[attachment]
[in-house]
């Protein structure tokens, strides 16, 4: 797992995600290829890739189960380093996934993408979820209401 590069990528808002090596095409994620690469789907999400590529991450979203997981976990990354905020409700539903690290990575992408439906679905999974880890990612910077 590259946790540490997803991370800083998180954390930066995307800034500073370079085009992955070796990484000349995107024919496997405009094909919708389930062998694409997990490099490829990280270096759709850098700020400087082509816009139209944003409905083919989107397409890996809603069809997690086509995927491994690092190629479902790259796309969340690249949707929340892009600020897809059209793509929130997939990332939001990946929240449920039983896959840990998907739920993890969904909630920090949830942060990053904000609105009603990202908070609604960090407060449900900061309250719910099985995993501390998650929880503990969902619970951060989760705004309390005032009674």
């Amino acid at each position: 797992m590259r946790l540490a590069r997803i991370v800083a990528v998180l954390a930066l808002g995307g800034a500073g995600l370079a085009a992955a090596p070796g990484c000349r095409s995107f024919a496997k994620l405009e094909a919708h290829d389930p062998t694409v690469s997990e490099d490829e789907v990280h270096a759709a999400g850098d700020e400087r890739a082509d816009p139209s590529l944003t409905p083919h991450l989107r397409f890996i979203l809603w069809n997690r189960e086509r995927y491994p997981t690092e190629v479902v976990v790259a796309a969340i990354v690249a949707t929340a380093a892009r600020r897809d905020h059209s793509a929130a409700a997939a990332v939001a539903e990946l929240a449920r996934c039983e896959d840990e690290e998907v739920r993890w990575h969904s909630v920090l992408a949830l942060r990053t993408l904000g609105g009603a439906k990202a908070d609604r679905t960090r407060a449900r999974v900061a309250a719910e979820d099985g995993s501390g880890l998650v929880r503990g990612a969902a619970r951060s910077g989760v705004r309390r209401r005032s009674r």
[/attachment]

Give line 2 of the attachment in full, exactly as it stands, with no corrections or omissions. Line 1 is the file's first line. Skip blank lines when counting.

């Protein structure tokens, strides 16, 4: 797992995600290829890739189960380093996934993408979820209401 590069990528808002090596095409994620690469789907999400590529991450979203997981976990990354905020409700539903690290990575992408439906679905999974880890990612910077 590259946790540490997803991370800083998180954390930066995307800034500073370079085009992955070796990484000349995107024919496997405009094909919708389930062998694409997990490099490829990280270096759709850098700020400087082509816009139209944003409905083919989107397409890996809603069809997690086509995927491994690092190629479902790259796309969340690249949707929340892009600020897809059209793509929130997939990332939001990946929240449920039983896959840990998907739920993890969904909630920090949830942060990053904000609105009603990202908070609604960090407060449900900061309250719910099985995993501390998650929880503990969902619970951060989760705004309390005032009674």